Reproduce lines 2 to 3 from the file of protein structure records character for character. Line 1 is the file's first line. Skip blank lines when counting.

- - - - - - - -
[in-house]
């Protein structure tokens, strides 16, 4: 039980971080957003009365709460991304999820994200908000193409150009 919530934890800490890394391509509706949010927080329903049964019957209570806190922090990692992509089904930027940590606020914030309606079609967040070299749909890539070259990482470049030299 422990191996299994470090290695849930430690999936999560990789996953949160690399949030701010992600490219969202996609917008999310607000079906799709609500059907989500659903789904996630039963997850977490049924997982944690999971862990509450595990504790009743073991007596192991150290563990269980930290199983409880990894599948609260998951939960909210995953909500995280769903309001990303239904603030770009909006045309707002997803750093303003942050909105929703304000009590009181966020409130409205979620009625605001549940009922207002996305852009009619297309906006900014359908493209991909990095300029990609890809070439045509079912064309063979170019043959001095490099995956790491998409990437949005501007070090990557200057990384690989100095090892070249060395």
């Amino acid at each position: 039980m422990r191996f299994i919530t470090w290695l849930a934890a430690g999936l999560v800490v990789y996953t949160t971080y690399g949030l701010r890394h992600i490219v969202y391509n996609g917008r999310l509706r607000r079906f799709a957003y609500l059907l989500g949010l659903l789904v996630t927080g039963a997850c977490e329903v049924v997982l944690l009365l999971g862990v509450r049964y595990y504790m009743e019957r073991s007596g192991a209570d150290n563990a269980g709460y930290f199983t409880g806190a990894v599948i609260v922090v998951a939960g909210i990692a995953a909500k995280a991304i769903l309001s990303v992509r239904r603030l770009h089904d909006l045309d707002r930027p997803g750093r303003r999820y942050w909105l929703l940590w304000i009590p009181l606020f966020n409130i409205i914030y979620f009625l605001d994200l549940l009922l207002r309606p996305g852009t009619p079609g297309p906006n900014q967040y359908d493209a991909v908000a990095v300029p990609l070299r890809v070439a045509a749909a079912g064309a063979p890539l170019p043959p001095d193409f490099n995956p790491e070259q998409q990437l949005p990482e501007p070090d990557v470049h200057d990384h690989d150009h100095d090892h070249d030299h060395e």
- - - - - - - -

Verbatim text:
């Protein structure tokens, strides 16, 4: 039980971080957003009365709460991304999820994200908000193409150009 919530934890800490890394391509509706949010927080329903049964019957209570806190922090990692992509089904930027940590606020914030309606079609967040070299749909890539070259990482470049030299 422990191996299994470090290695849930430690999936999560990789996953949160690399949030701010992600490219969202996609917008999310607000079906799709609500059907989500659903789904996630039963997850977490049924997982944690999971862990509450595990504790009743073991007596192991150290563990269980930290199983409880990894599948609260998951939960909210995953909500995280769903309001990303239904603030770009909006045309707002997803750093303003942050909105929703304000009590009181966020409130409205979620009625605001549940009922207002996305852009009619297309906006900014359908493209991909990095300029990609890809070439045509079912064309063979170019043959001095490099995956790491998409990437949005501007070090990557200057990384690989100095090892070249060395």
């Amino acid at each position: 039980m422990r191996f299994i919530t470090w290695l849930a934890a430690g999936l999560v800490v990789y996953t949160t971080y690399g949030l701010r890394h992600i490219v969202y391509n996609g917008r999310l509706r607000r079906f799709a957003y609500l059907l989500g949010l659903l789904v996630t927080g039963a997850c977490e329903v049924v997982l944690l009365l999971g862990v509450r049964y595990y504790m009743e019957r073991s007596g192991a209570d150290n563990a269980g709460y930290f199983t409880g806190a990894v599948i609260v922090v998951a939960g909210i990692a995953a909500k995280a991304i769903l309001s990303v992509r239904r603030l770009h089904d909006l045309d707002r930027p997803g750093r303003r999820y942050w909105l929703l940590w304000i009590p009181l606020f966020n409130i409205i914030y979620f009625l605001d994200l549940l009922l207002r309606p996305g852009t009619p079609g297309p906006n900014q967040y359908d493209a991909v908000a990095v300029p990609l070299r890809v070439a045509a749909a079912g064309a063979p890539l170019p043959p001095d193409f490099n995956p790491e070259q998409q990437l949005p990482e501007p070090d990557v470049h200057d990384h690989d150009h100095d090892h070249d030299h060395e």